Code Of Practice
Newspapers, periodicals and journalists have a duty to defend the freedom of the
Press in the interest of the public, and to resist censorship. Unethical conduct
jeopardizes this objective.
1. It is the duty of the newspapers to avoid publishing inaccurate or misleading
statements and further, it is the duty of newspapers to correct promptly, and
with due prominence, significant inaccuracies or such misleading statements.
Opportunity To Reply
2. It is the duty of newspapers to allow a fair opportunity for reply when
reasonably called for. Individuals and organizations should be given a fair and
reasonable opportunity to reply to a personal attack or criticism.
3. Publishing material or making inquiries about the private lives of
individuals without their consent is not acceptable unless these are in the
public interest overriding the right of privacy.
4. A newspaper has an obligation to make all reasonable efforts to pursue
comment from any person or organization about whom it publishes, or plans to
publish, damaging statements in a news story.
Journalism Of Opinion
5. Newspapers are free to exercise the widest possible latitude in expressing
opinions, no matter how controversial or unpopular the opinions may be.
Columnists, editorial cartoonists and others should have the same latitude in
expressing opinion, but when they present what purports to be a statement of
fact, they should strive to ensure it is accurate. Journalists should clearly
distinguish between comment and fact, and conjecture should not be expressed as
a statement of fact. Opinions should be distinguishable from news stories.
Newspapers should provide a forum for the exchange of comment and criticism,
especially when such comment is opposed to its editorial position.
6. Newspapers and journalists serving them should use straightforward means to
obtain information or pictures. Their use of subterfuge can be justified only to
obtain material which ought to be published in the public interest and could not
be obtained by any other means.
Payment For Articles
7. Payments or offers of payment for stories, pictures or information should not
be made to witnesses or potential witnesses in current criminal proceedings, or
to people engaged in crime or their associates, except where the material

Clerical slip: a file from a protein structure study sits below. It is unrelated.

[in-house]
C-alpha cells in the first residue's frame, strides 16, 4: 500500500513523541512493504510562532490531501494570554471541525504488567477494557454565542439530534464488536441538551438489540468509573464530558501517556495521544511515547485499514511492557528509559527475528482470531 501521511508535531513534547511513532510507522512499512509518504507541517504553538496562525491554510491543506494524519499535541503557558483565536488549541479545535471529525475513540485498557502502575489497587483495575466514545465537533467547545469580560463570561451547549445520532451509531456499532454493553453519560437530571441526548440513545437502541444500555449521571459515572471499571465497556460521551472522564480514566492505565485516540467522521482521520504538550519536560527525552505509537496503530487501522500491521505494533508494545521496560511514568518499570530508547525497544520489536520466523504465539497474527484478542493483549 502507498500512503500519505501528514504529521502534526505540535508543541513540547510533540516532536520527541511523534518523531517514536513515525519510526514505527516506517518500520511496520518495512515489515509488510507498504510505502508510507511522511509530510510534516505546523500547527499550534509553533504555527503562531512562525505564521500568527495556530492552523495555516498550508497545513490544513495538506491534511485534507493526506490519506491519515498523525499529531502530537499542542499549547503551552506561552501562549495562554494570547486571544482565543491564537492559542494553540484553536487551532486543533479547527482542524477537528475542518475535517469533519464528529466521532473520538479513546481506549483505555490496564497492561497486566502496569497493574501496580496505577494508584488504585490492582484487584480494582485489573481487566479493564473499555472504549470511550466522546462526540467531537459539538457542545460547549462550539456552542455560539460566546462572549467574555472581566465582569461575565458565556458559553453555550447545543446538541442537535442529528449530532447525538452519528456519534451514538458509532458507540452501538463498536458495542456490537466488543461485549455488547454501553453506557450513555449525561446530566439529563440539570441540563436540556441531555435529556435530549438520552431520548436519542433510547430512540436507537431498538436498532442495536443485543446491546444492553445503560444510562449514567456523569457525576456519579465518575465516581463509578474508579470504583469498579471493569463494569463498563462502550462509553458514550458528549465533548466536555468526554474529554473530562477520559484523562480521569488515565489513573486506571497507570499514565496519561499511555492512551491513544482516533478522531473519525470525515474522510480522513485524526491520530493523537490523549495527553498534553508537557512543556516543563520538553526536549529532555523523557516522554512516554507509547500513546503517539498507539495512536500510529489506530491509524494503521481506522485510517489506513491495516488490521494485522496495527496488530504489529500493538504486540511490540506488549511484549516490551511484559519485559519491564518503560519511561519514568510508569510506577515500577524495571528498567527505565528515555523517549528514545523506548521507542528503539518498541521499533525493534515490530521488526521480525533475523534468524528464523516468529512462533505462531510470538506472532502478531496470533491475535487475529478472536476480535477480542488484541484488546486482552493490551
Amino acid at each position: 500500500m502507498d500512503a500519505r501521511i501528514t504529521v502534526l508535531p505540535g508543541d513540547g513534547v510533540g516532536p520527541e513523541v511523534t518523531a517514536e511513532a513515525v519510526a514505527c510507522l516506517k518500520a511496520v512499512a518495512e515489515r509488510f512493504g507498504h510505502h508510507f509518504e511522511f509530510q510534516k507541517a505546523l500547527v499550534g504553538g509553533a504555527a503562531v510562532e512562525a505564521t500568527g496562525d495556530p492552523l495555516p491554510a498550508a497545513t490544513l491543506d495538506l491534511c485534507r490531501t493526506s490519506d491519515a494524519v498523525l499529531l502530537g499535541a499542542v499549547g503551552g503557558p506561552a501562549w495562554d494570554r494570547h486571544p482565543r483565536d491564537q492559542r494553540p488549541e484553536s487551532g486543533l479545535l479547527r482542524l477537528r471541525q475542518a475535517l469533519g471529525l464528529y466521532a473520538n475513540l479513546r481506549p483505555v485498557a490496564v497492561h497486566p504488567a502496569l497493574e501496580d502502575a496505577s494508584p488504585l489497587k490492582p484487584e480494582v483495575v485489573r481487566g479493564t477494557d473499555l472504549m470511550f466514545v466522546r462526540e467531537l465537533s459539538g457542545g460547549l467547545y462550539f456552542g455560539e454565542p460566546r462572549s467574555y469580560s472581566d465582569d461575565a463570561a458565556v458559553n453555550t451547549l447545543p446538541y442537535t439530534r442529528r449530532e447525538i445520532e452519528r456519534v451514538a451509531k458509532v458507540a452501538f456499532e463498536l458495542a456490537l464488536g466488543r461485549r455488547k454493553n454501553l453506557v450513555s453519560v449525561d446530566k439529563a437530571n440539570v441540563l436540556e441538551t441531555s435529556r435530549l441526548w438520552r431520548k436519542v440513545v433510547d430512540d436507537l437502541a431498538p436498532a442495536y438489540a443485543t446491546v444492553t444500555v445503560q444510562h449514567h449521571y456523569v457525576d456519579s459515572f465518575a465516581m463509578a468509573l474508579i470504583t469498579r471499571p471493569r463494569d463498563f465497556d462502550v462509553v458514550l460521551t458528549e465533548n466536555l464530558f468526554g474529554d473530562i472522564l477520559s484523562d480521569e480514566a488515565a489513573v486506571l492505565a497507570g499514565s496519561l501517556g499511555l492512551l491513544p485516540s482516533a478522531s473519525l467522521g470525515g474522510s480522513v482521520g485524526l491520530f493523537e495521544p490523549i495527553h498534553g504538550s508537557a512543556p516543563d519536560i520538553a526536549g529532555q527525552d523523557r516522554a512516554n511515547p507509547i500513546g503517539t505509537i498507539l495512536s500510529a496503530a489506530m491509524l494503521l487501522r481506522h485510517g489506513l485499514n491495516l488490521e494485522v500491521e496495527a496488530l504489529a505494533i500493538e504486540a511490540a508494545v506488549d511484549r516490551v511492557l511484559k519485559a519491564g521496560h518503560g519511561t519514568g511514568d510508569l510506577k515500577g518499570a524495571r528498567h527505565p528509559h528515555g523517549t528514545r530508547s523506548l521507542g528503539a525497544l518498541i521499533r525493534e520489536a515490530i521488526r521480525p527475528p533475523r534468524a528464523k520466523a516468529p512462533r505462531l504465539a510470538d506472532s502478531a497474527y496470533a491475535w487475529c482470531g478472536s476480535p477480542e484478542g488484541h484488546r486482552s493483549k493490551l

concerned ought to be published in the public interest and the payment is
necessary to enable this to be done.
Intrusion Into Grief
8. Newspapers and journalists serving them should in general avoid intruding
into personal grief. Inquiries should be carried out with sympathy and
9. Newspapers should exercise care and discretion before identifying relatives
of persons convicted or accused of crimes where the reference to them is not
directly relevant to the matter reported.
10. Journalists should exercise discretion when interviewing a child under the
age of 18 or a dependent adult, in the absence of, or without the consent of, a
parent or guardian.
Children In Sex Cases
11. Save in exceptional circumstances, newspapers should not, even where the law
permits it, identify children under the age of 18 as victims, witnesses or
defendants involved in cases concerning sexual offences.
12. Newspapers should not identify victims of sexual offences, or publish
material likely to contribute to such identification.
13. The APC recognizes the importance of newspapers having the widest possible
latitude to publish images. Newspapers should consider the impact on their
readers of publishing pictures which are prurient, gratuitously violent or which
needlessly cause distress.
14. Newspapers should not publish material likely to encourage discrimination,
in particular, discrimination based on the race, national or ethnic origin,
color, religion, sex, age, sexual orientation, mental or physical disability,
and should avoid reference to such matters in prejudicial or pejorative contexts
unless they are directly relevant to the story.
15. Journalists should not use for their own profit financial information they
receive in advance of its general publication.
16. Journalists making inquiries at hospitals or similar institutions should
identify themselves to a responsible official before entering, except in very
rare cases where information which ought to be disclosed could not otherwise be
17. Journalists have an obligation to protect confidential sources of
New sources should be disclosed to readers in a news story unless there is a
compelling reason not to do so.